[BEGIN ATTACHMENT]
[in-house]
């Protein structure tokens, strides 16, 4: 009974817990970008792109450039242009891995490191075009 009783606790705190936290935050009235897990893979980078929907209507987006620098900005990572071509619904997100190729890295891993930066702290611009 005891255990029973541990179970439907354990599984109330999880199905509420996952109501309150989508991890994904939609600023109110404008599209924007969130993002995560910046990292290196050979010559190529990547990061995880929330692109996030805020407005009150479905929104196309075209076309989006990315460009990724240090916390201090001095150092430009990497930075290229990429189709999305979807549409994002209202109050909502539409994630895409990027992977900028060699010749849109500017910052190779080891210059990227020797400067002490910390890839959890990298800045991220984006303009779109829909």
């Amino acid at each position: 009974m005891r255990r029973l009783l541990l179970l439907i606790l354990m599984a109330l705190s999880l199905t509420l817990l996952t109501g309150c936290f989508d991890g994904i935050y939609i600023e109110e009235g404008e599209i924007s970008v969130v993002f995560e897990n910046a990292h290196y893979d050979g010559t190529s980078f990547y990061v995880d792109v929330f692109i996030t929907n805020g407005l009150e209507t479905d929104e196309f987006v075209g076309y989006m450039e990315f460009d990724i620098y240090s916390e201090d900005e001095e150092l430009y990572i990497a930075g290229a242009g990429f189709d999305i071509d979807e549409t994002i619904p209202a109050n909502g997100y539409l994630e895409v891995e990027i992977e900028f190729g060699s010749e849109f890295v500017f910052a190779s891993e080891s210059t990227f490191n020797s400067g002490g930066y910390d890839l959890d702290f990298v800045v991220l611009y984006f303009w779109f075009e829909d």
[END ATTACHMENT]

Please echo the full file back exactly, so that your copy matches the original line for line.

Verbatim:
[in-house]
């Protein structure tokens, strides 16, 4: 009974817990970008792109450039242009891995490191075009 009783606790705190936290935050009235897990893979980078929907209507987006620098900005990572071509619904997100190729890295891993930066702290611009 005891255990029973541990179970439907354990599984109330999880199905509420996952109501309150989508991890994904939609600023109110404008599209924007969130993002995560910046990292290196050979010559190529990547990061995880929330692109996030805020407005009150479905929104196309075209076309989006990315460009990724240090916390201090001095150092430009990497930075290229990429189709999305979807549409994002209202109050909502539409994630895409990027992977900028060699010749849109500017910052190779080891210059990227020797400067002490910390890839959890990298800045991220984006303009779109829909």
């Amino acid at each position: 009974m005891r255990r029973l009783l541990l179970l439907i606790l354990m599984a109330l705190s999880l199905t509420l817990l996952t109501g309150c936290f989508d991890g994904i935050y939609i600023e109110e009235g404008e599209i924007s970008v969130v993002f995560e897990n910046a990292h290196y893979d050979g010559t190529s980078f990547y990061v995880d792109v929330f692109i996030t929907n805020g407005l009150e209507t479905d929104e196309f987006v075209g076309y989006m450039e990315f460009d990724i620098y240090s916390e201090d900005e001095e150092l430009y990572i990497a930075g290229a242009g990429f189709d999305i071509d979807e549409t994002i619904p209202a109050n909502g997100y539409l994630e895409v891995e990027i992977e900028f190729g060699s010749e849109f890295v500017f910052a190779s891993e080891s210059t990227f490191n020797s400067g002490g930066y910390d890839l959890d702290f990298v800045v991220l611009y984006f303009w779109f075009e829909d």